REVIEW: Imperfect Match by Jordan Castillo Price
A man whose future is assigned – A heart that yearns to be free.
Lee Kennedy’s destiny is controlled by the Algorithm. It’s the reason he’s still in college, regardless of his good academic performance. He’s switched his major repeatedly and stalled on his Master’s thesis, but there’s only so much longer he can hold out. Because once he graduates, the Algorithm must be triggered.
Everyone in Lee’s family has allowed the Algorithm to match them with a spouse. As has everyone on his block. His neighborhood. In fact, everyone he’s ever known. Pairing with his own chosen match seems inevitable…until, at his sister’s wedding, he meets Roman.
The waiter lives in the Taxable District, a run-down neighborhood that’s only a brief train ride away, but feels like another world. The seedy District is governed by different standards—different expectations—so it’s not exactly a surprise that Roman isn’t married. But it’s definitely a shock to taste his lips.
One forbidden encounter has Lee reeling. He questions everything. His past. His future. And especially the Algorithm. He longs for the freedom to choose not only his own partner, but his own destiny.
When defying the Algorithm will cost everything—family, home, and even livelihood—is Lee strong enough to take another path?
If you enjoy journeys of self-discovery with a futuristic bent, you’ll love this standalone character-driven adventure.
SPOILERS LOTS OF SPOILERS.
Dear Jordan Castillo Price,
So this was a painful review to write because literally ALL your books that I have read so far worked for me – not just the Psycop series but several of your stand-alones. I love your writing, the complex plots you use in your books and romantic stories too.
This one though? I want to assume that the writer should have made it a longer story, although really I am not sure if the issues were only due to the page space (and considering that JCP self publishes, I am not sure why she would feel constrained not to write longer book so maybe this was all intentional).
We meet Lee at his sister’s wedding or actually days before the wedding when he is trying to compose a wedding speech and a hot waiter interrupts him and I guess they have a meet cute moment. Apparently Lee is struggling so much with the speech and his overall unhappiness because in his world the Algorithm matches two compatible people together right after college and you have to get married to this person or so Lee thinks. If you won’t get married you will definitely lose some tax privileges (or all of them I am not sure) and people will look down at you or something.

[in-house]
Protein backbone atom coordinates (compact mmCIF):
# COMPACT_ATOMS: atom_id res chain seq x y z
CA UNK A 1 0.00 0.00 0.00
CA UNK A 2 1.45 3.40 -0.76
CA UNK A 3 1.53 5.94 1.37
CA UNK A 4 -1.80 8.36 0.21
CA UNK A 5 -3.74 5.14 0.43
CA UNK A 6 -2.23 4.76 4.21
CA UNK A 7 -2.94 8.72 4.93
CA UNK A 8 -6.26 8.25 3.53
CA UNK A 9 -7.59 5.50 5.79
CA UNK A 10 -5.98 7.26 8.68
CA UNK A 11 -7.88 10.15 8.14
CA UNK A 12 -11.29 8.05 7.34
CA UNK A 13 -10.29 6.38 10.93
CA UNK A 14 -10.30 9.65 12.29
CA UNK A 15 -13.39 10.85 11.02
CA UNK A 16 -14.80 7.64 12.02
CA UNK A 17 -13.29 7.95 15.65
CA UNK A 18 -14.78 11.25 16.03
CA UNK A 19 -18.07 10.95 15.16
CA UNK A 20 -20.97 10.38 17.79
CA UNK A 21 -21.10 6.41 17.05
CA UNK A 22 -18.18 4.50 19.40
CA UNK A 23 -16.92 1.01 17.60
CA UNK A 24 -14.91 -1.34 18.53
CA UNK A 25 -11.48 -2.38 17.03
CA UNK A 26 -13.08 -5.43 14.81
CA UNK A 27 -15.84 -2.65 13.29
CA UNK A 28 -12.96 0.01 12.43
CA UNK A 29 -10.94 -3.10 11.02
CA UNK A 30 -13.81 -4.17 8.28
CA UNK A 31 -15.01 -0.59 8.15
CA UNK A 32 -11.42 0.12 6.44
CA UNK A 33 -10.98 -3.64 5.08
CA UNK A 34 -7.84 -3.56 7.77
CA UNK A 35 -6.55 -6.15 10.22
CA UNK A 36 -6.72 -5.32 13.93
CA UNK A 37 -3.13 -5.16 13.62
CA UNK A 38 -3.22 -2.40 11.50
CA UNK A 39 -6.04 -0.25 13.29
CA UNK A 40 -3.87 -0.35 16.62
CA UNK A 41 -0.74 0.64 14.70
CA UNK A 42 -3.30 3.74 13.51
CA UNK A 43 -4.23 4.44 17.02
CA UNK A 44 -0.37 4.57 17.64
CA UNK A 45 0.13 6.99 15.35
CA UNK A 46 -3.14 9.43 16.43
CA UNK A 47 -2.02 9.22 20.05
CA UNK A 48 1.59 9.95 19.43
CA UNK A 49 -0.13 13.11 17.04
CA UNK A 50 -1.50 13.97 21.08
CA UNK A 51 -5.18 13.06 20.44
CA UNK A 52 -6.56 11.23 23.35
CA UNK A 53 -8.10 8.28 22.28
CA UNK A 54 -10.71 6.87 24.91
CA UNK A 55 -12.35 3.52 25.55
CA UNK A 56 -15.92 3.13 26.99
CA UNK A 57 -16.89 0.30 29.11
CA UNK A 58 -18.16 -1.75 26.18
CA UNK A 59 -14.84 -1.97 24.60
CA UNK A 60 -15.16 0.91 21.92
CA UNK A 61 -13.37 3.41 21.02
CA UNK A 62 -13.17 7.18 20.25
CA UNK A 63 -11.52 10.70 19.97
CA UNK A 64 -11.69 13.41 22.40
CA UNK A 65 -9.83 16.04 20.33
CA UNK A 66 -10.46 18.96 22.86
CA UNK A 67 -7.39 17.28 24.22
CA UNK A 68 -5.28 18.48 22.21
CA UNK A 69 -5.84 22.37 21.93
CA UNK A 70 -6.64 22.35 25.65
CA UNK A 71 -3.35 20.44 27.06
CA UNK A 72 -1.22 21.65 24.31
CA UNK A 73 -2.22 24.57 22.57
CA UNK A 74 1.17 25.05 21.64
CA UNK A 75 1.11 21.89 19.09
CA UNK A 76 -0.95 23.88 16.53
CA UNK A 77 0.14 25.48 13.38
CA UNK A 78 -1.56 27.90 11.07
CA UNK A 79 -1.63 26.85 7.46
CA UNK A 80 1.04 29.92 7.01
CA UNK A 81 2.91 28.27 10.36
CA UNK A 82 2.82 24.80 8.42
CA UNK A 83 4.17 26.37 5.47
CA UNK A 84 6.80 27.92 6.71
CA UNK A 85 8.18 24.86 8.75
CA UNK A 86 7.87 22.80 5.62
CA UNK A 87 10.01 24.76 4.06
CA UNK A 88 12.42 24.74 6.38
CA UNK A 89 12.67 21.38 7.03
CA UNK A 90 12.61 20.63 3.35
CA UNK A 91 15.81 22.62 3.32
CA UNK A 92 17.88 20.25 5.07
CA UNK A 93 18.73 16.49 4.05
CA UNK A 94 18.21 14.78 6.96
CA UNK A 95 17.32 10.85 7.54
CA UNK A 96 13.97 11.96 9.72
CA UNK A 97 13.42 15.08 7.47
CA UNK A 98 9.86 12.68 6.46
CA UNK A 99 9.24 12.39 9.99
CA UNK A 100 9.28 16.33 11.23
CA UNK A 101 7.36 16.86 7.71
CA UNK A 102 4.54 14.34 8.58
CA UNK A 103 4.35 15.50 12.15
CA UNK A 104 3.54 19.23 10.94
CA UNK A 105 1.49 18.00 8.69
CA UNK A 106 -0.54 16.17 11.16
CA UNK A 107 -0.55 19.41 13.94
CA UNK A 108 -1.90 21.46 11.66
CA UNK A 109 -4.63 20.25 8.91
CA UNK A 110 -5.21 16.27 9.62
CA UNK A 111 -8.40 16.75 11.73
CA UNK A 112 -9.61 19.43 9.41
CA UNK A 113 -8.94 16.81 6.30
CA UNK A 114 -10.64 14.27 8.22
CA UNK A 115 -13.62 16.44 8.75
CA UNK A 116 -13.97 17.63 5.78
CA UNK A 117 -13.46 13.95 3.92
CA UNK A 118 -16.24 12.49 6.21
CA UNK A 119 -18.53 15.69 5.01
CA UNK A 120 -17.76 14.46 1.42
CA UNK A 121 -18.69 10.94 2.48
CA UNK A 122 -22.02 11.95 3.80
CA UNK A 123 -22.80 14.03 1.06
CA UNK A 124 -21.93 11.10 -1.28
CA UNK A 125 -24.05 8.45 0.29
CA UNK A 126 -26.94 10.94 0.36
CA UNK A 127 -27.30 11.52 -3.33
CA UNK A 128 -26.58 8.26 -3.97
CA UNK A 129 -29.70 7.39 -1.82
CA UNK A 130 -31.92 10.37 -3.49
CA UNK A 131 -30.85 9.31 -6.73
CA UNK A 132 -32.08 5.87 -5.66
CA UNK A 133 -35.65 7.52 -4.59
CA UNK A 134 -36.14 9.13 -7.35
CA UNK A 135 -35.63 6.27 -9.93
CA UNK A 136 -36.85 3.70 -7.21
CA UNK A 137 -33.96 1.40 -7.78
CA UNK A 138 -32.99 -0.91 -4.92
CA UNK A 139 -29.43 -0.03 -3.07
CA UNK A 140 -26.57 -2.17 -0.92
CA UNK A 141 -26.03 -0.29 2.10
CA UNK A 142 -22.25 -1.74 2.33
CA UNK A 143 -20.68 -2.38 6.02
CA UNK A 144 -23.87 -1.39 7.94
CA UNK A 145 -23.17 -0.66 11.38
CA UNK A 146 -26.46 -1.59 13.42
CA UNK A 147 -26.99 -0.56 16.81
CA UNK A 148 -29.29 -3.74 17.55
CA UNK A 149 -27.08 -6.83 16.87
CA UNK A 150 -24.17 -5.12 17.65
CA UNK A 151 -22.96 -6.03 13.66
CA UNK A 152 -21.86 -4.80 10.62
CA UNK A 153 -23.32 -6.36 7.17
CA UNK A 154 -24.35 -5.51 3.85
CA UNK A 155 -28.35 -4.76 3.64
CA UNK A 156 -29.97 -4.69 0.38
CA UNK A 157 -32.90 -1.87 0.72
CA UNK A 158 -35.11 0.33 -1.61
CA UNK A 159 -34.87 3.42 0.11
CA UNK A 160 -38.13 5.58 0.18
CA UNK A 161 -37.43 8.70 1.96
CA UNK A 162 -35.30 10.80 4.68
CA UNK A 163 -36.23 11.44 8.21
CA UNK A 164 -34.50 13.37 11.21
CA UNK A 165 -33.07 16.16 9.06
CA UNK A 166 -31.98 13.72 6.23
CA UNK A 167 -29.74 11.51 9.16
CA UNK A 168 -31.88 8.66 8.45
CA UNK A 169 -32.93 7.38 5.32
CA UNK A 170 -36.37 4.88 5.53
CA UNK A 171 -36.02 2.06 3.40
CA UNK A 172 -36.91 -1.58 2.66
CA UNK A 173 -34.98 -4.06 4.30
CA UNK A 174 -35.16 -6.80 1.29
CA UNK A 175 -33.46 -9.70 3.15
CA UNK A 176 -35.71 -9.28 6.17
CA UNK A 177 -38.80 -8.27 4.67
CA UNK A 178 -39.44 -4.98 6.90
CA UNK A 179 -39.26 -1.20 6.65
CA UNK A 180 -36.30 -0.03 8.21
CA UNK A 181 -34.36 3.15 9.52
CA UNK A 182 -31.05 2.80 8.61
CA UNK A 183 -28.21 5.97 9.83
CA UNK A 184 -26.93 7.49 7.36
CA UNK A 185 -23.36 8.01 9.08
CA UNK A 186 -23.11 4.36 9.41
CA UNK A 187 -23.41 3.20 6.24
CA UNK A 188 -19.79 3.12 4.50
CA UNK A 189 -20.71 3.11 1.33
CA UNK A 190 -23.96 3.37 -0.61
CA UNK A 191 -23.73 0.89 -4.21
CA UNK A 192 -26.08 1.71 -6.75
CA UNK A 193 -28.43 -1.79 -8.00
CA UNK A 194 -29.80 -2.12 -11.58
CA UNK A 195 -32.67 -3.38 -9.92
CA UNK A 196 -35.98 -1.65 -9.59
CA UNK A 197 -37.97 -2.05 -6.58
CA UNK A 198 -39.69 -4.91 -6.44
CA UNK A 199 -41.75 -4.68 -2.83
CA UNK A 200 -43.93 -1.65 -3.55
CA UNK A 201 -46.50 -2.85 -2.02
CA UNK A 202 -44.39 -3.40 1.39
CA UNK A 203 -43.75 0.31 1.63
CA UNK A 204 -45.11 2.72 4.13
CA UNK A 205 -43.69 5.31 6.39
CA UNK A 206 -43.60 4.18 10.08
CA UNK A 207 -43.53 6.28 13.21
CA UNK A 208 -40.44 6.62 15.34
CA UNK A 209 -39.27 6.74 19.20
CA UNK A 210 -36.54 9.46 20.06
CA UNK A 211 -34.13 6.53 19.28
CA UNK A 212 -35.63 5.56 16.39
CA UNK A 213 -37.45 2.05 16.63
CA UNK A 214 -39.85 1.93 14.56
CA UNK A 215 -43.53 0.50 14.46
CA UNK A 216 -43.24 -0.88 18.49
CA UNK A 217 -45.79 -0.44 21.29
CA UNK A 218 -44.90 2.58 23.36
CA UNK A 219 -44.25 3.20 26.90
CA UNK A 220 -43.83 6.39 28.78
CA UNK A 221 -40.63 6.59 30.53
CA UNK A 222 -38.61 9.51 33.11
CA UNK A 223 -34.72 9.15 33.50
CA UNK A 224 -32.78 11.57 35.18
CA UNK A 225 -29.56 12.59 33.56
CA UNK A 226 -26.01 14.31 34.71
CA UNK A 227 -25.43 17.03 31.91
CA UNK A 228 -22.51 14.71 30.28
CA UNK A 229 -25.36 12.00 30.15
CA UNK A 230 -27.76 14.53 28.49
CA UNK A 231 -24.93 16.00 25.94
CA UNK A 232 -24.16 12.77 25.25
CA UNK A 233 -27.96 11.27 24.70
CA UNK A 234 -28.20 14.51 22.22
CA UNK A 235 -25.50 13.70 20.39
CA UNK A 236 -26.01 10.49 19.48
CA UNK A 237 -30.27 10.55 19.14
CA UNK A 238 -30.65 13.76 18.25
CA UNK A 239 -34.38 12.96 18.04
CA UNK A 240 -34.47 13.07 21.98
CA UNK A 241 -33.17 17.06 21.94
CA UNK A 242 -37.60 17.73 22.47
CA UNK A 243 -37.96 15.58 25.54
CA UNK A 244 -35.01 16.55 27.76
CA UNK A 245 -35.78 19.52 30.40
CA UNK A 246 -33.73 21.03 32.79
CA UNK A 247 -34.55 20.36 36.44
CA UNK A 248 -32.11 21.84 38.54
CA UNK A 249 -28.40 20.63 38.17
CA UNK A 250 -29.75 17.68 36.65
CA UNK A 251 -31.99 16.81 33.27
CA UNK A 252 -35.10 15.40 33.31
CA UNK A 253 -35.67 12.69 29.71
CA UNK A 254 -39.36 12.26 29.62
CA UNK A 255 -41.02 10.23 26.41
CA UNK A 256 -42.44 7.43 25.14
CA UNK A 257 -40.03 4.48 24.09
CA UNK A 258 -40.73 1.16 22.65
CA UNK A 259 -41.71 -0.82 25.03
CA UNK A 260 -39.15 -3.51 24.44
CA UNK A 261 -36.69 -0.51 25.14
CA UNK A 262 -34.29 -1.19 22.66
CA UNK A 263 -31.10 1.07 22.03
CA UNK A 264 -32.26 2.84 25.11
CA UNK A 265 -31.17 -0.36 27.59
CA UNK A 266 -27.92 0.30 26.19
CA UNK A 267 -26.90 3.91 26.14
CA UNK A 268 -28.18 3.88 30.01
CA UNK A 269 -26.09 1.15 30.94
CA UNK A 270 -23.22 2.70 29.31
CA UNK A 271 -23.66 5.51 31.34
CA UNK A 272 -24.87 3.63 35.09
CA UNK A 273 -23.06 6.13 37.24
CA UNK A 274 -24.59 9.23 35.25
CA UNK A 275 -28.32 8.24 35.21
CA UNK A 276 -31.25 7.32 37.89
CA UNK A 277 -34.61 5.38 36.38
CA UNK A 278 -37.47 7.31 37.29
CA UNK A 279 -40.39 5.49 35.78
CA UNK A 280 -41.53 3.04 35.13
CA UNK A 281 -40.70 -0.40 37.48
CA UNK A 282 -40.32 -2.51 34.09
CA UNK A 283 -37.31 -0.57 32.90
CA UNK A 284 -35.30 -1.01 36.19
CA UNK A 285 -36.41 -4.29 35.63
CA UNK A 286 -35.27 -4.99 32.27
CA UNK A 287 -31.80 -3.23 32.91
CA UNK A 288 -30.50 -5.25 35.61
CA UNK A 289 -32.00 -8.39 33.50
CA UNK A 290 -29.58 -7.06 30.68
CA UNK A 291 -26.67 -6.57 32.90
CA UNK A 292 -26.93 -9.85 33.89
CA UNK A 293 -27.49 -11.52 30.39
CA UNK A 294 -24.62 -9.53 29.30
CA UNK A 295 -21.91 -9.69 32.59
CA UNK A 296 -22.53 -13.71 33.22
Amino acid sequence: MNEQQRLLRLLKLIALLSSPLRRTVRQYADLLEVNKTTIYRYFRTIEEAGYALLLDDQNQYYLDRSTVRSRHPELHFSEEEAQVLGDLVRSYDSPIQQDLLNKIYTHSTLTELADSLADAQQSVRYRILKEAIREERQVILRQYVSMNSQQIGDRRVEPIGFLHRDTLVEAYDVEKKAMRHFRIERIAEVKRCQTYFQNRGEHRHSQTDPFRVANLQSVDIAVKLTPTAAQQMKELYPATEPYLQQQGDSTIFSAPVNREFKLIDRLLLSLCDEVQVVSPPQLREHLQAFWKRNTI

There is a reason why I wrote “or something” because this is how I felt when I was reading . I usually love when the writer drops me in her world and lets me get acquainted with the world without dropping massive info dump on me first, but you know what? When I finished the story I would like to if not know all the details of how the world works then at least understand major rules and powers and whats going on and how the supposition that drives the story’s conflict came to be.
I still have no clue how such a major loss of human freedom, freedom to choose their own partner (or so Lee thinks) came to be. We know that there is no algorithm where Roman lives in the Taxable district where poor (poorer?) people live, and economical situation is much worse there, but why did this happen? War? Epidemic of deadly virus? In the beginning the phrase “plague carrier” is used, but it is used in a completely different context (the guys shortly after they meet discuss how when they were kids it was okay to say how are you and now it is not. “Lately people act like you’re calling them a plague-carrier if you imply they’re anything less than fantastic”.
So was this is the hint as to what took place? if so that’s a vague one for me I have to say.
After meeting with Roman who invites him to come to the District, Lee decides to start making some changes in his life – first by coming to the District and hooking up with Roman and then further figuring out what he wants to do with his life.
I know that from this writer we often get the story where the love story shares the spot light with mystery or science fiction or in this one it is a journey of self-discovery for Lee. But Jesus, to me the development of the relationship was non-existent and the middle part of it was simply missing. They meet, soon they meet again, hook up, go their own ways and for the most of the story they are apart and at the end boom we belong together.
And the weirdest thing to me is that the urgency of the Algorithm all this angsting Lee goes through in connection with not wanting to go through Algorithm matching was if not for nothing (Lee certainly changes his life to be true to himself and hoping to be with Roman), it kind of fizzled out for me, kind of lost emotional urgency with some revelations Lee learns.
Grade C-. Of course I acknowledge that it was technically well written, but the story was a massive disappointment overall for me.